If you are interested in attending, please sign up or, if you’re not, please pass this on to someone who might be or comment and let me know your thoughts – and no matter what, I hope you enjoy the blogs over the next few days. Tomorrow is about dialogue & the brain.

image is of blue car

Day One – Why Dialogue ?


Back in September, I posted a blog on Visibility. It was the first time I’d really spoken out to the wide world about the work I  wanted to do – work with Dialogue groups and support consultants and leaders to “talk well” together. At the time, I was aiming to run sessions in December….turns out it takes a little longer than that to gather courage and content – 2 months longer to be precise – and now Exploring Dialogue has dates and a London home in February and March.

And this week, to support the programme and generate interest, I’m running a short blog series to map my thinking and understanding of Dialogue. I’ll look at dialogue through a few lenses – business, brains, body and beauty – in the hope it generates some discussion and new thinking about how we talk and work together in organisations.

Why dialogue?

I was drawn to dialogue work partly because so many coaching clients or teams I worked with described patterns of stuck conversations, difficulties in changing a relationship or skewed dynamics in a team. My coaching training meant I believed the answer was in learning to ask more and better questions, to inquire well in the world – and this helps, of course….. but often the issue was clients could not get themselves heard well.. and asking questions didn’t scratch that particular itch. They couldn’t advocate or speak out their own perspective confidently or clearly – either that or they advocated too forcefully – which led to frustration, misunderstanding and some very tense interactions.

And this resonated deeply with a story I have about myself – one that says I lost my voice for a time. Somewhere in the midst of working in organisations and consulting and lifestuff generally, I found myself rendered quiet. I had become uncertain as to how to offer what I thought and knew effectively. I found myself either saying little or, if I did find the courage and opportunity to speak, I’d say everything really really quickly … and would then experience the conversational equivalent of tumbleweed… silence…awkward…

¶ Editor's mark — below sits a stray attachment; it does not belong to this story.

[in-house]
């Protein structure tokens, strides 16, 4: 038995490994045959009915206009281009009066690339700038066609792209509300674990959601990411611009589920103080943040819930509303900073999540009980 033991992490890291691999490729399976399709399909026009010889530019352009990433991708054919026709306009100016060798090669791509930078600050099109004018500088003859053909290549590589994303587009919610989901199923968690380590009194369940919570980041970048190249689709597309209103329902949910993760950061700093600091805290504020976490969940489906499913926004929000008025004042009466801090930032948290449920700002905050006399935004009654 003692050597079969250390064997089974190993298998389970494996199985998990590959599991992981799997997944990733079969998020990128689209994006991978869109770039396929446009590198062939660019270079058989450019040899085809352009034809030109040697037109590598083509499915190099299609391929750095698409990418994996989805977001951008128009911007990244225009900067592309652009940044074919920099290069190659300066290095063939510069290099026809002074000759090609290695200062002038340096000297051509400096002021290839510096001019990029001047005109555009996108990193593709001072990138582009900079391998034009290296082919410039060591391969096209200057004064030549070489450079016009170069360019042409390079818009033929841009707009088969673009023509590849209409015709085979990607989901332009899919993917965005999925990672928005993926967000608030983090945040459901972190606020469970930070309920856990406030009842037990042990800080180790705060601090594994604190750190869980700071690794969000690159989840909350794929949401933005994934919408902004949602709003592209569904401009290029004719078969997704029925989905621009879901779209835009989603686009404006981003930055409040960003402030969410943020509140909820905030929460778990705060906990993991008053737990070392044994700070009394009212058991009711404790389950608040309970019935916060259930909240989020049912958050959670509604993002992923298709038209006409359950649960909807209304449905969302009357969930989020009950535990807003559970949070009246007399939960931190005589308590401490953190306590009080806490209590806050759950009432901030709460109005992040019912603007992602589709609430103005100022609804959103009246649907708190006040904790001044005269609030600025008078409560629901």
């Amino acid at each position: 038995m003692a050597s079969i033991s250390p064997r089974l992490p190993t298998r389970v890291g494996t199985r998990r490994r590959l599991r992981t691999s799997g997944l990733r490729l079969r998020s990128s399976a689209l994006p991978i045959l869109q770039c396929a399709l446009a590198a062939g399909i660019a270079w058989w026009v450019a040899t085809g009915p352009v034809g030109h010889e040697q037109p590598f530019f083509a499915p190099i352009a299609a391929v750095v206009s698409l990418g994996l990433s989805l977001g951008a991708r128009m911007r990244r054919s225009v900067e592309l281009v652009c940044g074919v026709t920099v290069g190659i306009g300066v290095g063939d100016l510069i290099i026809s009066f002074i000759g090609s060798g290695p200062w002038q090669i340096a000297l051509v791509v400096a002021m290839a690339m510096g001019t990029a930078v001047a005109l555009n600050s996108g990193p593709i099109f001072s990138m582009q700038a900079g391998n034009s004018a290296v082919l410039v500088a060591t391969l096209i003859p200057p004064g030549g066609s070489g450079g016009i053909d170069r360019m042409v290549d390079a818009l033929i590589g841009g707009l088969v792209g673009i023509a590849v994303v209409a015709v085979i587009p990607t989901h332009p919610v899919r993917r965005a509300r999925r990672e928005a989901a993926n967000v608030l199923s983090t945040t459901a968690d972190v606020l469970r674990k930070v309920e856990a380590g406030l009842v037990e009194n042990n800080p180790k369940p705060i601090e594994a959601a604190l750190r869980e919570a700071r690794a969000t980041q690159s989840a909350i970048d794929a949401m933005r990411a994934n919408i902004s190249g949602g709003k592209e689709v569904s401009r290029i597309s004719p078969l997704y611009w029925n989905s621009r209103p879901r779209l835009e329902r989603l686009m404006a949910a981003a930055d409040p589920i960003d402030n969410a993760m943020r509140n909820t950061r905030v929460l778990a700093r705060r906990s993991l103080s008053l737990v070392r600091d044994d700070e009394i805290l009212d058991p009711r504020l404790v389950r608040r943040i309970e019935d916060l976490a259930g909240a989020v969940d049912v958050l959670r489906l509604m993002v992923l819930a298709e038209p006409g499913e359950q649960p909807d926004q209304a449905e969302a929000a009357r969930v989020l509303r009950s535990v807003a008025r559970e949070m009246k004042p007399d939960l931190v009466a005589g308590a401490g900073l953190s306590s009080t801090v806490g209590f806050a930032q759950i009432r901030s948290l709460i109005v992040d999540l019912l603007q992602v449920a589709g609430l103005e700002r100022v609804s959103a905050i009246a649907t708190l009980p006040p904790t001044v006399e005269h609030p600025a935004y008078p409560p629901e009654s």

This would, in turn, of course render me unable to speak well.

Through working with and practicing techniques, models and thinking around dialogue – advocating well, inquiring well, listening well, understanding my responses and assumptions in conversation, reflecting carefully – I began to reconfigure how I spoke and interacted with the world around me and I began working with clients to do the same. And I want to share what I have learned – what I’m still learning

An Invitation

So this is an invitation – fuchsiablue is running two 2-day workshops designed to encourage attendees to think well and talk well together. It plaits together thinking from Nancy Klein and David Kantor and embodied work from Amanda Ridings and has pinches of Gestalt thinking and understanding Group Process…. and it is more than the theory, it’s experiential – designed to allow you to explore and practice talking well. We’re determined the Exploring Dialogue days will be enjoyable, challenging and offer some deep, long-term lessons in talking well… and cake will figure somewhere, doubtless.

You’ll find more details about Exploring Dialogue here The flyer looks like a flyer – a conversation will be more satisfying, I’d offer…so I’d prefer to talk to you, if you are interested in attending.

If you are curious to know more please get in touch.

Please also pass this on to someone who might be or comment and let me know your thoughts – and no matter what, I hope you enjoy the blogs over the next few days.

Working with What Works.


I’m in America. The MSc studies have moved for a week to Case Western Reserve University in Cleveland, Ohio, where I, along with my AMOC15 ( Ashridge Masters in Organisational Change) classmates/ cohort are learning more about Appreciative Inquiry and about Complex Adaptive Systems. It is, frankly, an amazing opportunity and experience….and I’m determined to make the most of it.

We started working with Appreciative Inquiry yesterday (Monday) Part of what immediately piqued my interest is recognising a tendency to be asked to work in the “deficit” – to focus on what isn’t working, paying most attention to the Department that has the lowest engagement scores; coaching people’s performance based on assumption that “development” is about growing what we don’t have.

It’s raised some good questions in me about the areas I work on with my clients. How often, for instance, have I been drawn into conversations about lack, deficiency or shortage-of –competency/will/ capacity ( add your own words here)? How often have I worked (colluded?) to attempt to help “solve” a departmental or organisational “problem”? It’s a little disquieting.